Control pendant 10 of the invention allows a percipient observer, in this case a diver 50 near bottom 20 and in close proximity to object 18, to control hoist machinery 30. Observed control of object 18 as it is being pulled or extracted from marine sediment 21 on bottom 20 can be critical to avoid the transfer of abrupt or excessive tensile forces to object 18. The transition of object 18 from its position of rest on bottom 20 to motion as it is being raised should be a smooth controlled transition. This smooth transition is assured by diver 50 who monitors the procedure close by so that selective amounts of raising force can be delivered to object 18 via cable 36 without creating snap-like accelerations as object 18 is being lifted from bottom 20 and suspended in water 16.
Having the teachings of this invention in mind, modifications and alternate embodiments of control pendant 10 may be adapted. Control pendant 10 can be fabricated from a wide variety of materials including nonmagnetic materials. It can incorporate more or less switches to initiate other devices topside to assure sufficient strength and long term reliable operation under different operational requirements. Control housing 66 of pendant 10 could have different shapes and other structural members to assure positive mating and interconnection with control lines 52 and 54 and strength member 70.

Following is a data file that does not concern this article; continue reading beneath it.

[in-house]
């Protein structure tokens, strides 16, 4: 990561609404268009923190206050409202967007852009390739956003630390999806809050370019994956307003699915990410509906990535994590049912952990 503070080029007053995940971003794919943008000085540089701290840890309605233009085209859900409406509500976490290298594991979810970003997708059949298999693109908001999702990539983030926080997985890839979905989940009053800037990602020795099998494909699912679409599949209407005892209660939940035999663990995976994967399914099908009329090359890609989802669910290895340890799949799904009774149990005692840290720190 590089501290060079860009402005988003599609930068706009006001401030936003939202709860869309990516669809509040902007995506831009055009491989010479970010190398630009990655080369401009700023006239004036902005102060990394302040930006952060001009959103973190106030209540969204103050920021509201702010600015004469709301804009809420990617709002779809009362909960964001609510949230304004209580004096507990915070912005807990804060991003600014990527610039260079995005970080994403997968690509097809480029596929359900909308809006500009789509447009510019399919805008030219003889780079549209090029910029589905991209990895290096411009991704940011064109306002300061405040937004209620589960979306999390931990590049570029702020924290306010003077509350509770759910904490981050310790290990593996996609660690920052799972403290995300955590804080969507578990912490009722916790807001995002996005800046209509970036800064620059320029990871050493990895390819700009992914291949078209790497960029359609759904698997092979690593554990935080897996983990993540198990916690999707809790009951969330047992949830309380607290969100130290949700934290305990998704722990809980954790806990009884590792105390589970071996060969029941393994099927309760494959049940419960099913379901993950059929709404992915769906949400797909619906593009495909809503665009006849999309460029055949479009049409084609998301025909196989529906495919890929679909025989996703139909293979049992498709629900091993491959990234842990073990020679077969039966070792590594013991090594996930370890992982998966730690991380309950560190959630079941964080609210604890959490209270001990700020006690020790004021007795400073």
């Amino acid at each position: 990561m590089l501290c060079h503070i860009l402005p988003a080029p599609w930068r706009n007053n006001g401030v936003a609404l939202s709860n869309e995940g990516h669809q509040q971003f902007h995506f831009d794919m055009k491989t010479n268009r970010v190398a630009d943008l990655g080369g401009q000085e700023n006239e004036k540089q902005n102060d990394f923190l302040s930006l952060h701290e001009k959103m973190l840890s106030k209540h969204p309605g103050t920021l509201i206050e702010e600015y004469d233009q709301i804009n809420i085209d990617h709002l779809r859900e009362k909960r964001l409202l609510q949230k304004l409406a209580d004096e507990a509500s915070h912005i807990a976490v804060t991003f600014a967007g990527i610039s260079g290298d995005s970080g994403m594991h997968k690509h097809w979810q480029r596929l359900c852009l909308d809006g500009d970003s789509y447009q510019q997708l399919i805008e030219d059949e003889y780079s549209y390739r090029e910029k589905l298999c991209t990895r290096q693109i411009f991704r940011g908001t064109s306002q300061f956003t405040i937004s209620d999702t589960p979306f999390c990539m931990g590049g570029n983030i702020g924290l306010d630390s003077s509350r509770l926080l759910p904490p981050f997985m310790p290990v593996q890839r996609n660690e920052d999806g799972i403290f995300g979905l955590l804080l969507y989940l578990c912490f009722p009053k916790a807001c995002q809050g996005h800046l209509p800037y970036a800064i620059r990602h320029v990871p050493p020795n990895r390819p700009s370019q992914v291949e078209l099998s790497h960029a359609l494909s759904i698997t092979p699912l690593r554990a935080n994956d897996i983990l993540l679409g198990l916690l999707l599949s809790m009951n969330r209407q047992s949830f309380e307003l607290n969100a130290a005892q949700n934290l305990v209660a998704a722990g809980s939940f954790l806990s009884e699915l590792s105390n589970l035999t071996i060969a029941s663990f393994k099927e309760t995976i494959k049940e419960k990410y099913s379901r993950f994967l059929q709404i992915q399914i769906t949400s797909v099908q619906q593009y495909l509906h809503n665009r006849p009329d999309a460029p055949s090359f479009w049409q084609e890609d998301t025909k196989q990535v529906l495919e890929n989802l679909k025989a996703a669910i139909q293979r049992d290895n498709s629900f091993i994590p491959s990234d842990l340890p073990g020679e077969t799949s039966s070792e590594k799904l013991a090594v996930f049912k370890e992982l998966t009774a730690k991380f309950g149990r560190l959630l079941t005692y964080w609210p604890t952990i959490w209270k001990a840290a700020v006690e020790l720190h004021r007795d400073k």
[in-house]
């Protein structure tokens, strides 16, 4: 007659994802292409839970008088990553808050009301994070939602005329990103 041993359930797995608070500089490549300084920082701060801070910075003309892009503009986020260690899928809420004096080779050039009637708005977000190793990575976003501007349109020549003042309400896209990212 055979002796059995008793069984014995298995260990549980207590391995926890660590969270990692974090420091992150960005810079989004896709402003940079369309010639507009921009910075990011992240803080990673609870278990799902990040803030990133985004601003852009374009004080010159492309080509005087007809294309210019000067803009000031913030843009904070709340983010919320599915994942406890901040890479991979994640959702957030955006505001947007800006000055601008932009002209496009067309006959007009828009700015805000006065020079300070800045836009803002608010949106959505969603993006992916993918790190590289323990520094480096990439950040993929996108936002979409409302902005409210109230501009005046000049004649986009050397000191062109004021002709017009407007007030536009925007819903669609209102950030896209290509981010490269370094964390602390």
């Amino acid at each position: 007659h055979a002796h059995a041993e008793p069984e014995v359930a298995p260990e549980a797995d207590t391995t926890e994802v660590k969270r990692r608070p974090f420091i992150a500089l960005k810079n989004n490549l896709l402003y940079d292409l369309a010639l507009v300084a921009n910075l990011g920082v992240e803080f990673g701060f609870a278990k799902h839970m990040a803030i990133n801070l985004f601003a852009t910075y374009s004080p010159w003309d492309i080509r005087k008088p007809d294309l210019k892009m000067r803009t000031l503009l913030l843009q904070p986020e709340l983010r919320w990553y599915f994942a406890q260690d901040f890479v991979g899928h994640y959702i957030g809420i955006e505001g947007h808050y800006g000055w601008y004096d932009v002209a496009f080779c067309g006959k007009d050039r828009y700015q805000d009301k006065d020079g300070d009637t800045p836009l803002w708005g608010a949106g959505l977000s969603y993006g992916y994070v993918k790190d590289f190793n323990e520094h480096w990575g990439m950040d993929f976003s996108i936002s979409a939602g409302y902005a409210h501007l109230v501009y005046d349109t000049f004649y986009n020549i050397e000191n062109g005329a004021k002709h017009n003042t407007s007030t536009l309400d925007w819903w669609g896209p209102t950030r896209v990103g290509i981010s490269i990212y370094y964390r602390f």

Control pendant 10 is a rugged, cost-effective, means for assuring real-time control of an object 18 by a percipient diver 50 while it is being raised or lowered in water 16. The disclosed components and their arrangements as disclosed herein, all contribute to the novel features of this invention. Therefore, control pendant 10, as disclosed herein is not to be construed as limiting, but rather, is intended to be demonstrative of this inventive concept.
It should be readily understood that many modifications and variations of the present invention are possible within the purview of the claimed invention. It is to be understood that within the scope of the appended claims the invention may be practiced otherwise than as specifically described.